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Thought Leadership

Having A Good App Isn't Good Enough

by James Barton / December 17, 2018

Building apps is great fun. It allows me to express a nerdy creative side, and I can’t think of a better way to spend my days than building wireframes and working out how to solve complex problems.

Of course, you then need to look at the user interface (UI) and make sure that my nerdy approach is actually usable. I am sure we have all used apps that do what they are supposed to, but are difficulty or clunky to use. Those tend to have been built by people like me!

Let’s assume you have a technically brilliant app. It looks great and the user experience is great. You get it on the App Stores and people start to use it. Success!

Or is it?


Adoption Is The Critical Element

Of course, downloads are important, but what we really should be looking at is who is actually using it. You can build the world’s greatest app, but it has no value if it has no users.

In my world this is called adoption, and it is a critical success factor in any app deployment. Adoption is definitely impacted by the quality of the app, its content and its UI, but far too often the most critical area – ease of use – is missed.

In corporate applications, there is often a need to create an account, sign in or some other convoluted process that can significantly impair the adoption of your app. I understand the need to have a login, but the way that login function operates is critical.

With the advent of fingerprint or face ID, logging in is getting easier, but we still need to refine the sign up process. My experiences of this have ranged from excellent to frustrating to the point of exhaustion. Thinking about the login and sign up process got me thinking about something else...

How can we at eTravelSafety give the best login experience?


Letting Go Of Compliance Prejudice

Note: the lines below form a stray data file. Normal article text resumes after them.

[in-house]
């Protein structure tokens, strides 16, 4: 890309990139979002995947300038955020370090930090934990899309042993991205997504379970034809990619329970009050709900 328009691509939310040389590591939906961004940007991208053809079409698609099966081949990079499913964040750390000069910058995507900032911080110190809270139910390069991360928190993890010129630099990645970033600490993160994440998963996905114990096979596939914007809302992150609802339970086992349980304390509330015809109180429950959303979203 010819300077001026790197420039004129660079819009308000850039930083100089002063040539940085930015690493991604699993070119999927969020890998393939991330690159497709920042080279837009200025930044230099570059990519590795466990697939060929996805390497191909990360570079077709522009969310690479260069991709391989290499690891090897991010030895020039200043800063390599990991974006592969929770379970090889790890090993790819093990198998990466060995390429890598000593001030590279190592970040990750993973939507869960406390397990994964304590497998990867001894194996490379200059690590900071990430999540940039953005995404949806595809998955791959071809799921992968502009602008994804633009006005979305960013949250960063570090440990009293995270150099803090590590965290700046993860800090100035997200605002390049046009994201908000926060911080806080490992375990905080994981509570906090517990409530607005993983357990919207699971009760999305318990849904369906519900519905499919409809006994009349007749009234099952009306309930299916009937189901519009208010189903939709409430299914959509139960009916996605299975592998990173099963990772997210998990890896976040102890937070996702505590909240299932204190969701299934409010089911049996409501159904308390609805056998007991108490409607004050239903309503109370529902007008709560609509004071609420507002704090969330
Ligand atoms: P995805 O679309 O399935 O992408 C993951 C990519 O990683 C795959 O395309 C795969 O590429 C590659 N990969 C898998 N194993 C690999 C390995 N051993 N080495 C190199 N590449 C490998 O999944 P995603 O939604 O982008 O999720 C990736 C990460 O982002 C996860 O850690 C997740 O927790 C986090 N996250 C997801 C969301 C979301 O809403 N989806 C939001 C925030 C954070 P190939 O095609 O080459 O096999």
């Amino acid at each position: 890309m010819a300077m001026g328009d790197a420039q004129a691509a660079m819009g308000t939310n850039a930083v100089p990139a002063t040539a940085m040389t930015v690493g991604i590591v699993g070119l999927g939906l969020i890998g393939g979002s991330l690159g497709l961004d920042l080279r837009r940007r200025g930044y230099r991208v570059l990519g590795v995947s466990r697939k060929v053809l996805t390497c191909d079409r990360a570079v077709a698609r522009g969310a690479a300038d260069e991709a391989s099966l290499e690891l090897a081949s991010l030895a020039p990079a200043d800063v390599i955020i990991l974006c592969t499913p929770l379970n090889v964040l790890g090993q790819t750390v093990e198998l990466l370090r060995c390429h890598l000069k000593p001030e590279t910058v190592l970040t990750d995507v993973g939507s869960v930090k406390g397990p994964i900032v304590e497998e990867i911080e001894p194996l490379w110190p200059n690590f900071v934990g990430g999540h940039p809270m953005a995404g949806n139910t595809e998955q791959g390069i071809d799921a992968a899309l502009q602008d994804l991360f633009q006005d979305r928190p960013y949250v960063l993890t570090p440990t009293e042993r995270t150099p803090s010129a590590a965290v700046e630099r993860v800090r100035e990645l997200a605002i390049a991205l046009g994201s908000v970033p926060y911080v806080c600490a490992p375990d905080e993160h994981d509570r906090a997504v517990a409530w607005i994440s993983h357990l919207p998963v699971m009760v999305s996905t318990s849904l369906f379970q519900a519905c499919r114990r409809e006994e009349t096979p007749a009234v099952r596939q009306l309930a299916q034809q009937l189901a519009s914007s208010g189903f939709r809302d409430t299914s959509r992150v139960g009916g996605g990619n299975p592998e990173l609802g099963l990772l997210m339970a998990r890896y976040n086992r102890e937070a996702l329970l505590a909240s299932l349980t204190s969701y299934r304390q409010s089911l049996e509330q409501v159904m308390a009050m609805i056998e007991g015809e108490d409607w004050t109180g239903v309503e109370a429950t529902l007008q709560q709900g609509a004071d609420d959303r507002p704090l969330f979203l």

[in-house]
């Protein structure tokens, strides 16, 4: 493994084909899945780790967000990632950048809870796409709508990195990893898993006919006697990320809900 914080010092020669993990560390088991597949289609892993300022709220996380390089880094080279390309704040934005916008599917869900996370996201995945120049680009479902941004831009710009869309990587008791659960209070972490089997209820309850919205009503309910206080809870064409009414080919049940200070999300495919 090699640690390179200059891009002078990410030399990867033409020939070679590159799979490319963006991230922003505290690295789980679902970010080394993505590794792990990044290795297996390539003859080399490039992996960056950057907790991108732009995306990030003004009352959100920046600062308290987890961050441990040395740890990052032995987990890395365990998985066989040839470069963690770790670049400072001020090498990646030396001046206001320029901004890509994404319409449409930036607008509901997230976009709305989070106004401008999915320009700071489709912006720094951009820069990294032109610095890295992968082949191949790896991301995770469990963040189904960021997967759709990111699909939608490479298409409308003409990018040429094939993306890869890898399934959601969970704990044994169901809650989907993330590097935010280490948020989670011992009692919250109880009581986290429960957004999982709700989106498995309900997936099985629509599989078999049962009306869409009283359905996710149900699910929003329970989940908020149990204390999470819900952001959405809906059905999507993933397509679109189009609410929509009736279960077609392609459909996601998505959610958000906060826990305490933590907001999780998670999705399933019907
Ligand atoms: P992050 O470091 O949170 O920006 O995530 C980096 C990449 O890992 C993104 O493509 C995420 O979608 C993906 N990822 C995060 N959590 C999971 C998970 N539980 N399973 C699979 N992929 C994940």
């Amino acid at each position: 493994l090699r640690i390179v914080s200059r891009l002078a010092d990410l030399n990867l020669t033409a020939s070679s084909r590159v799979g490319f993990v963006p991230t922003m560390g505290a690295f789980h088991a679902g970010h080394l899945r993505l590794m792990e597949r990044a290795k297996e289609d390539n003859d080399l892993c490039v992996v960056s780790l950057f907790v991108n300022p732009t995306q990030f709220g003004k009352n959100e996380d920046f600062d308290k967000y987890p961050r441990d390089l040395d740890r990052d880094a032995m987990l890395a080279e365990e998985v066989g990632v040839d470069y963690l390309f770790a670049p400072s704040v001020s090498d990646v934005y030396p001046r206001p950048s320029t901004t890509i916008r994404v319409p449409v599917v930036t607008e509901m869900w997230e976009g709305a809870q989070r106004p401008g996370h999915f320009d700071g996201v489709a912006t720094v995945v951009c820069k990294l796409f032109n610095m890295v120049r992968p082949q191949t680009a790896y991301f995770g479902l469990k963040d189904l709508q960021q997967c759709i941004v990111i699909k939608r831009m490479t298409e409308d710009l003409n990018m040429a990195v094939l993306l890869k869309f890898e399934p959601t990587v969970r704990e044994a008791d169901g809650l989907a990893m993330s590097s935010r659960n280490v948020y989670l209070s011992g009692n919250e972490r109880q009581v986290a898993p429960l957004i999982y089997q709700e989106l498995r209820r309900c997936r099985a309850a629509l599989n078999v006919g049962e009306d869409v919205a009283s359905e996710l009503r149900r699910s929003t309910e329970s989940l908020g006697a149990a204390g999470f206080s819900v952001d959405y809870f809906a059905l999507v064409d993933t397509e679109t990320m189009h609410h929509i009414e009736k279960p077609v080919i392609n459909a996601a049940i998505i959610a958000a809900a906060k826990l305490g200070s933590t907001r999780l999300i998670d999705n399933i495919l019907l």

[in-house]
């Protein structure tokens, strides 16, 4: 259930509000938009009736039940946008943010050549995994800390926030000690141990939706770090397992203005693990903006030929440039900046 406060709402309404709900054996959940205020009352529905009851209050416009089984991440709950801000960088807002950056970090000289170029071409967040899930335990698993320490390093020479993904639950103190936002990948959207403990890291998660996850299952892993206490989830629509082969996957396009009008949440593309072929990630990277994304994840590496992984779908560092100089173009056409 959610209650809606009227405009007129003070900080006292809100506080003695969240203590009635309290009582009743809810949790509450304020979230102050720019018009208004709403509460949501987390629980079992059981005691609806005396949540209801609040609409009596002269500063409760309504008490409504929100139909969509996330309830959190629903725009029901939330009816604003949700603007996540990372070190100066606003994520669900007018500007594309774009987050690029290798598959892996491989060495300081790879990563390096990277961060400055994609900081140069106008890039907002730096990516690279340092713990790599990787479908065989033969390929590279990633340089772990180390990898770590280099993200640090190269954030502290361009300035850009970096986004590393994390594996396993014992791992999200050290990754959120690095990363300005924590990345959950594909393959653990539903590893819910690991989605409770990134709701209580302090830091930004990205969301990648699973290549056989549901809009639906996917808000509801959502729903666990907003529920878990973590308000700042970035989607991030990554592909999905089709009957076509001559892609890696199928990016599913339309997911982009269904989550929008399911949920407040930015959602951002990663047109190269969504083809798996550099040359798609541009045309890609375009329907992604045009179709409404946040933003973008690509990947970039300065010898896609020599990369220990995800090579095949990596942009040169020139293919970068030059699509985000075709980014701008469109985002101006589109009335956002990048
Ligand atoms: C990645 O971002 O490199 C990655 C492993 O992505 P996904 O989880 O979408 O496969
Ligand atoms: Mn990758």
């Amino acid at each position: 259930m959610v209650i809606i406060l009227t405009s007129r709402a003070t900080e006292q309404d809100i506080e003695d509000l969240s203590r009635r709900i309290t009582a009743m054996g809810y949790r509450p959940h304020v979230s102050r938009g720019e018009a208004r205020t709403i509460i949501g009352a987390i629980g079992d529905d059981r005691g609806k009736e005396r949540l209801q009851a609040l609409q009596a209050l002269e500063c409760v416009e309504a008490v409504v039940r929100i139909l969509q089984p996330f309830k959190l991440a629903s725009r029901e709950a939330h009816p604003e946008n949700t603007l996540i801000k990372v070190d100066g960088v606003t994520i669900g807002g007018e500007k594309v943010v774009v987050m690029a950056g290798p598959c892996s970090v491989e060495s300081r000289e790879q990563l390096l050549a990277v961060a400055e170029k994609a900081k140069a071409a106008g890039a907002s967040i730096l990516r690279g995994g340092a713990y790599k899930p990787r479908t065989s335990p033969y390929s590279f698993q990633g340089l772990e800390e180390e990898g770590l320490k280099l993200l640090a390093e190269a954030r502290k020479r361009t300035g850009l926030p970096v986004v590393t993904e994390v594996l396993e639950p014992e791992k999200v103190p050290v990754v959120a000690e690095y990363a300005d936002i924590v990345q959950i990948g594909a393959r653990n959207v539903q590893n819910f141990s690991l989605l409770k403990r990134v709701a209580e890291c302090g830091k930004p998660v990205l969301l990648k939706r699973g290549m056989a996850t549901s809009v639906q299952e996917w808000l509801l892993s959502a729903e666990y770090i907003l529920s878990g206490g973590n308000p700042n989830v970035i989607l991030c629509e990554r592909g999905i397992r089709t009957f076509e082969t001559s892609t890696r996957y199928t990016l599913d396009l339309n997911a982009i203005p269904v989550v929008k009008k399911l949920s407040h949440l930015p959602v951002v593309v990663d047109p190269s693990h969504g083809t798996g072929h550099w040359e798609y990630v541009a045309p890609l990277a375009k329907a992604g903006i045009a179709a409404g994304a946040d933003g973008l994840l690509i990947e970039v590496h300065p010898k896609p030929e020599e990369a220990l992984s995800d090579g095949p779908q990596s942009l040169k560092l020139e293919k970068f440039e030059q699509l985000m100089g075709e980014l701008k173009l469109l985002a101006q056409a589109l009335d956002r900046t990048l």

To answer this question, I needed to pull apart my previous thinking and, if I am honest, prejudice. I know prejudice seems like a funny word, but I think it is spot on in this context as I was indeed prejudiced.

My prejudice was against anything that could be a threat to what I saw as total compliance. Accounts need to be registered. Monitored. Scrutinized. Whilst all of this is true of course, the reality is most of it doesn’t really matter and was actually putting a significant load on administrators. Moreover, it was creating a difficult experience for the user.

The reality is that we have dozens if not hundreds of accounts that already exist, and the important thing is to ensure the person is who they say they are at log in.


The Magic Of SSO

This drew me to the concept of SSO or Single Sign On.

SSO is a beautiful thing indeed. At its core it uses credentials from another platform to allow our platform to sign in. I still get all the user data etc, but the user simply connects using credentials they have used before, all in nerdy synchronization.

SSO can be provided by many things – it could be your Microsoft Office account, your corporate credentials and even social media. It is simple to deploy and even simpler for the user to use.

Before you dismiss SSO, understand this: first impressions matter. A user’s first interaction with an app will dictate and inform their ongoing experience with the app. In short, if you want users to actually use your app, getting the login process right is essential.

Of course, there are some use cases where this not applicable, but in the majority of cases, giving the user options on how to sign in or create an account will significantly increase the adoption of your app.

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James Barton

James Barton

With over 20 years of experience in technology and sales, James is one of the leading voices in leveraging technology to create effective solutions.